Smail follows his dad’s trail
Their style of play differs, but their professional home may be the same.
Newly-crowned national men’s amateur golf champion Charlie Smail is eyeing the same country where father David has made a lucrative career, as the
20-year-old ponders his future. ‘‘In the end I’d like to do the same as what dad’s done and play in Japan,’’ Smail said days after his impressive title win at Wairakei.
The Waikato amateur beat NZ representative
5 and 4 in the
36-hole matchplay final but while he has his sights on a professional career, he’s not in a hurry.
‘‘Maybe in the next few years,’’ said the long-hitter.
Smail senior has won over NZ$12 million in his career, chiefly on the Japan Tour, with his strength being his accuracy off the tee and with his irons.
Dad admits that Charlie outhits him.
‘‘He’s good, he’s solid – he plays a different game to me. He hits it longer, maybe with a little less control than me sometimes,’’ he smiled.
But at the NZ amateur champs, with mother Sheree – a former NZ amateur star – caddying, Charlie altered his game to suit the conditions.
‘‘We get to play Wairakei quite a bit and are usually hitting drivers everywhere but we talked a little about playing more conservatively, keeping it in play and putting the pressure on the other guy in a matchplay situation,’’ David said.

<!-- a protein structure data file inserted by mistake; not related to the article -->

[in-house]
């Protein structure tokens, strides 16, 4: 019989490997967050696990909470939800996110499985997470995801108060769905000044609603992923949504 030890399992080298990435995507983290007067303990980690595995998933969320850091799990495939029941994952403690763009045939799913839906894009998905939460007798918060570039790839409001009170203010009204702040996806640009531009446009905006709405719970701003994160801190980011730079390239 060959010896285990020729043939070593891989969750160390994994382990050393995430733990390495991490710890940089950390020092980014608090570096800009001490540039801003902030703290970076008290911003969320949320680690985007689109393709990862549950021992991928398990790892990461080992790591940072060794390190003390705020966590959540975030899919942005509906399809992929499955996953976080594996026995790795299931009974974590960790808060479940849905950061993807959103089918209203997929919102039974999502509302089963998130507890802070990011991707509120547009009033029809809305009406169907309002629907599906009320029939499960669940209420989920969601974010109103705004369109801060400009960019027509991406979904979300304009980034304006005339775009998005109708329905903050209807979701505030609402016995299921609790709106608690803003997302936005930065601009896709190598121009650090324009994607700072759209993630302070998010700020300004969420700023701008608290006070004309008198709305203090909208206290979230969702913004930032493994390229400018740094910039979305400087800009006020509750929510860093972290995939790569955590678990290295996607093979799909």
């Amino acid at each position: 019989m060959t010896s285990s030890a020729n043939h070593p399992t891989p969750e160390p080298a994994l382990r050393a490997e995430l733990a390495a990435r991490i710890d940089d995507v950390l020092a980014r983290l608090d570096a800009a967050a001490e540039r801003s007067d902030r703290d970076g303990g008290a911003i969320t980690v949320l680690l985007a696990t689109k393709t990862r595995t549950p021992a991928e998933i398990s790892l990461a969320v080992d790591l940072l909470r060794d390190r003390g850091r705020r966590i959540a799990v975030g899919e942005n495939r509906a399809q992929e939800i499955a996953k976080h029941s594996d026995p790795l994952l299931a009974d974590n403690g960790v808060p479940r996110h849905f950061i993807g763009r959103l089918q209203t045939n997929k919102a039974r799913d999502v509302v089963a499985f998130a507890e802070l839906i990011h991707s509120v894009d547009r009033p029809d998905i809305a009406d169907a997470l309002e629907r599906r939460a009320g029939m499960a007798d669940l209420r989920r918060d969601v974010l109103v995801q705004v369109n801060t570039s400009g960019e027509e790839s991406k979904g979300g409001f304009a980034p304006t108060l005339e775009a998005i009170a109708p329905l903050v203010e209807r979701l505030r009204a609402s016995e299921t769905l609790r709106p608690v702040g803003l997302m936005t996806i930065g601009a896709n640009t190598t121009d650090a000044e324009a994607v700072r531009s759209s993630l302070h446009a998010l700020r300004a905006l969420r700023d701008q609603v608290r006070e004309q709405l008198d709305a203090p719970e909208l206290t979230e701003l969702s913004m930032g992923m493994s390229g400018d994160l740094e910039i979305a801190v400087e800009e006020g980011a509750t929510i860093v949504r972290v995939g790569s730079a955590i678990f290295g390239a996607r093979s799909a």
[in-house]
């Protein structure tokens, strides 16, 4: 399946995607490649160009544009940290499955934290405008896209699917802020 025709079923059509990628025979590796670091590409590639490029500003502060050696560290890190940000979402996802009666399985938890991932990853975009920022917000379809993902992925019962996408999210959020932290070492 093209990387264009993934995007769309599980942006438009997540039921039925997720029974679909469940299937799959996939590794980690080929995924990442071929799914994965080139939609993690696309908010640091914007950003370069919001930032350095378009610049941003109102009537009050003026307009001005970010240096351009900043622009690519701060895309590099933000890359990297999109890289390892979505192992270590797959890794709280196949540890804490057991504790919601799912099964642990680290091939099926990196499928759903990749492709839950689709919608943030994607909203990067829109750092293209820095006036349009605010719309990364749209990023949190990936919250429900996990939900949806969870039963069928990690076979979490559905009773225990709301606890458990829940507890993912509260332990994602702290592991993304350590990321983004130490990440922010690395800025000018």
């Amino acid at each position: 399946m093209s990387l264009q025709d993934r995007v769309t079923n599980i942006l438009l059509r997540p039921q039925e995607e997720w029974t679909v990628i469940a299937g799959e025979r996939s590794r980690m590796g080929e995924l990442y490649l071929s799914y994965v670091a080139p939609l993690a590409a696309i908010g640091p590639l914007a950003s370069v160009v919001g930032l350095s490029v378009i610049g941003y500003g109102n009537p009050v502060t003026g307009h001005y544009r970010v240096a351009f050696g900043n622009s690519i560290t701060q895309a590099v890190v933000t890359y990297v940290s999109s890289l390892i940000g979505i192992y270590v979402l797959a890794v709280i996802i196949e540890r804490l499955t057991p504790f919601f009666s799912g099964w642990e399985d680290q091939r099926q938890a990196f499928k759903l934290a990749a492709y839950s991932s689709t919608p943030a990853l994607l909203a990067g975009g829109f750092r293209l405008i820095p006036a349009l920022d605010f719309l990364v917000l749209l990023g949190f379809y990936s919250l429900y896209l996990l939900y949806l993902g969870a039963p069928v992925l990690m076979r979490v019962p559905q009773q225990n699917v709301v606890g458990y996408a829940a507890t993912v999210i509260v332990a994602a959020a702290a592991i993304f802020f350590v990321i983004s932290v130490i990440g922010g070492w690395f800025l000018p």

‘‘It was so tricky – the conditions were quite windy, real gusty, the wind was always changing direction and we were just talking about how difficult that was,’’ Sheree added.
‘‘His short game was just amazing, got up and down from everywhere, putted unreal and his long game was good too. We were hardly ever looking for golf balls. Occasionally we are, this week we weren’t.’’
Given his family, it seems no surprise that Charlie has emerged as a top young golfer – but that didn’t seem likely early.
‘‘I never really took much notice of golf until I was 10, 11 years old and then I still didn’t play for a few years,’’ Charlie said. ‘‘I liked watching dad play as a kid but never really picked up a club myself.
‘‘To start with, we weren’t keen at all really for him to play golf,’’ Sheree said.
‘‘We used to have a place out at Raglan and he’d go and play nine holes when my mum and dad went for a wander around there with him. Eventually we played twilights at Walton and it went from there.
‘‘Once he started getting the bug for it we went ‘rightyho, we have to start backing him all the way now’. Like anyone, he still has his moments when he says he hates golf and wants to give up.’’
Coached by Reon Sayer, Charlie will next contest the national interprovincial champs with Waikato and play a couple of big amateur tournaments in Australia over summer.
‘‘He’s certainly done a lot more than I ever did at his age,’’ David said. ‘‘He’d like to represent NZ, that may be the next thing on the agenda.’’
After a couple of quiet years that has allowed him to watch and caddy for Charlie more often, David, 48, heads off to Japan this weekend for tour school. ‘‘I want to play a full year next year if I can before the Senior Tour comes around so I can ease into that.
‘‘Japan has a good [Senior] tour – 18 events this year and pretty good prizemoney so you can play a pretty full year. If it goes well there, maybe have a look at the US or Europe.’’
Or maybe keep playing in Japan to help Charlie find his pro feet.
Charlie Smail celebrates his NZ amateur men’s golf title win with father David Smail.